Letter: Safety didn’t make the cut | VailDaily.com

Letter: Safety didn’t make the cut

The April 16 edition of the Vail Daily headlined “Skier safety bill fails” featured an article reporting on the end of a proposal in the Colorado legislature to do two things: Require ski areas to report data for injuries and deaths and have a comprehensive safety plan and let the public know what the plan is all about.

From the Vail Daily article, it appears the legislative process had two groups facing off against each other. On one side, ski areas and the industry argued legal and administrative perspectives. On the other side, safety affinity organizations and individuals telling personal stories — including arguing on-mountain injuries should be like traffic accidents. This comparison might imply notions of responsibility, transparency and lessons to be learned. In the end, the ski area and industry group prevailed as the committee voted against moving forward with Senate Bill 184. This is my interpretation from reading the article.

It was not clear from the article whether there was any attempt to decouple the two issues in the legislative proposal. My interest is having a publicized safety program. Clearly safety-focused initiatives will not eliminate all guest self-inflicted and person-to-person injuries. But they can do a lot, especially with a renewed mindset, coupled with a willingness to accept ideas from the outside.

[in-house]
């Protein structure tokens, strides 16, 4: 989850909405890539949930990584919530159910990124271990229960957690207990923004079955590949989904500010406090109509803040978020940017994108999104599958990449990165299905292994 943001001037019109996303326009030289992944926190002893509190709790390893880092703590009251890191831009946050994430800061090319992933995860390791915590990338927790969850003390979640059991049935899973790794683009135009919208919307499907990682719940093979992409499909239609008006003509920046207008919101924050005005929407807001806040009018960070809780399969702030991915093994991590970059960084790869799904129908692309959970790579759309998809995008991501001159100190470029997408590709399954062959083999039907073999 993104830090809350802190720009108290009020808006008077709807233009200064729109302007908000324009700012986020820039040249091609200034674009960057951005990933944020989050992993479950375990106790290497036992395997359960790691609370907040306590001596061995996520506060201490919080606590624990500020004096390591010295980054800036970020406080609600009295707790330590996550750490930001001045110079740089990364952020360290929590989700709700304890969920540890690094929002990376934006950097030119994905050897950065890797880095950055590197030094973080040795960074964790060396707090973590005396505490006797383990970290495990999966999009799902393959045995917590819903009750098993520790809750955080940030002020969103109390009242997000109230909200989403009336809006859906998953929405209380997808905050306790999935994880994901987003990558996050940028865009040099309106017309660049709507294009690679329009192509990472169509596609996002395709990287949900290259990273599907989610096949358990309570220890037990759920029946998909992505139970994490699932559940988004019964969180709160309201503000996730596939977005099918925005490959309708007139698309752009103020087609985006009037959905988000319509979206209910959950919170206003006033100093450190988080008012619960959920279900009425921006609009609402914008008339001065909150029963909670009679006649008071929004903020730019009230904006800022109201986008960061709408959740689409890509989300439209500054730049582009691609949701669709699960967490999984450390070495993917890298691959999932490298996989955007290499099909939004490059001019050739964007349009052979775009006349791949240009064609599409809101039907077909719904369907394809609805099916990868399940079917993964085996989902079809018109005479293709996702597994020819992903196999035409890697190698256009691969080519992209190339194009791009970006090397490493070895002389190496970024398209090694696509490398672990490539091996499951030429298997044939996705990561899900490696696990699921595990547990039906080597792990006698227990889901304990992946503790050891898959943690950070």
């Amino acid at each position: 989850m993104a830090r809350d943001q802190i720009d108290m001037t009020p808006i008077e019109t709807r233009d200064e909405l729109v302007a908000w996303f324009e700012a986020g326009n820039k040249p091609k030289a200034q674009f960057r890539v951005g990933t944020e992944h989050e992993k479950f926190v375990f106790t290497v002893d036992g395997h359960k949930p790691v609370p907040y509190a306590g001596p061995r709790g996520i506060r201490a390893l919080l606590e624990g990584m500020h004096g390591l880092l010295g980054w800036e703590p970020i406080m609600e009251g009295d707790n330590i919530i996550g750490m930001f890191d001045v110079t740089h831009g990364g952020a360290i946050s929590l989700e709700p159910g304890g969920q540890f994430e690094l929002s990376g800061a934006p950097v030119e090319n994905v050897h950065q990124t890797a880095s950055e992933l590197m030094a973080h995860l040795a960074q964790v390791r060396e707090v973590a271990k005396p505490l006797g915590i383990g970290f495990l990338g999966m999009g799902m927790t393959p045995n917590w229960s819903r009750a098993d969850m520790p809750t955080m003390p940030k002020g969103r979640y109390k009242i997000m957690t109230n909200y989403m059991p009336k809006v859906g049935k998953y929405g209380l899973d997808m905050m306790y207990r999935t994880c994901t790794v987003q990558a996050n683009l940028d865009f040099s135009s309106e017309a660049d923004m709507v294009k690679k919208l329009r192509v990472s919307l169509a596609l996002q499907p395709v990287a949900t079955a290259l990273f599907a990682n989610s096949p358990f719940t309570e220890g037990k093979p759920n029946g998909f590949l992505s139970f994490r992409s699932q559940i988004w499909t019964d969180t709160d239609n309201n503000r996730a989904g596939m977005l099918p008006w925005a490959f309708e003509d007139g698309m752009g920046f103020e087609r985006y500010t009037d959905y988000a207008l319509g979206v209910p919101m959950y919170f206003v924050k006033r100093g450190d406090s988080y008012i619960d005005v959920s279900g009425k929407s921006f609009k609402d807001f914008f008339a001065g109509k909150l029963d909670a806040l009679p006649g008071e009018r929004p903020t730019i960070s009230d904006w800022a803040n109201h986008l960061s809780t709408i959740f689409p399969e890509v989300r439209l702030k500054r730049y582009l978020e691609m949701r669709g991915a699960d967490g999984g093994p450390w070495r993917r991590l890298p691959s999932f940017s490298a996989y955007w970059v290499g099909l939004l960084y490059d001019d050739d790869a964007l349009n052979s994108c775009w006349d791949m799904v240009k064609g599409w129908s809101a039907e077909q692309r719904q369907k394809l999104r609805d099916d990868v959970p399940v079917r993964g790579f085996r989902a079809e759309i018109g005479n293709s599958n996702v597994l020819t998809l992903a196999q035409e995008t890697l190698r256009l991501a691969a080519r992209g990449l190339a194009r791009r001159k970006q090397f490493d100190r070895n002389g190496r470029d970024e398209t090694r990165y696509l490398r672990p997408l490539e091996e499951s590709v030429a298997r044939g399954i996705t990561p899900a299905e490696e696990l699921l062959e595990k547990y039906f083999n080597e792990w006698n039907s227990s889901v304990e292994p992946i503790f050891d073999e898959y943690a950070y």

I have over the years put out ideas of making safety into something real, effective and fun. One notion I had several years ago was taking the stern Skier Responsibility Code and complementing it with a catchy, alphabetized checklist. Kids would have quickly picked up on the idea of knowing your ABC’s and XYZ’s checklist. Perhaps this is trite, but I haven’t seen many “out of the box” ideas floating around.

We all love our local ski mountains and, on balance, respect and admire their operating organizations. But “you would think” things could be better, noting a more visible, effective set of safety programs can also mean competitive advantage. In this case, the competition of individual ski areas against each other within a larger corporate entity (e.g. Vail Resorts), competition with other ski areas and competition with non-skiing vacations for our guests.

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In summary, this letter is a sincere attempt to nudge the ski industry and local ski areas to make safety, perhaps under a new name, a more important and integral part of the overall guest experience. Yes, I am an old-timer, having skied for over 75 years, across most of the United States and in Europe, as my employment moved me around a lot.

Paul Rondeau


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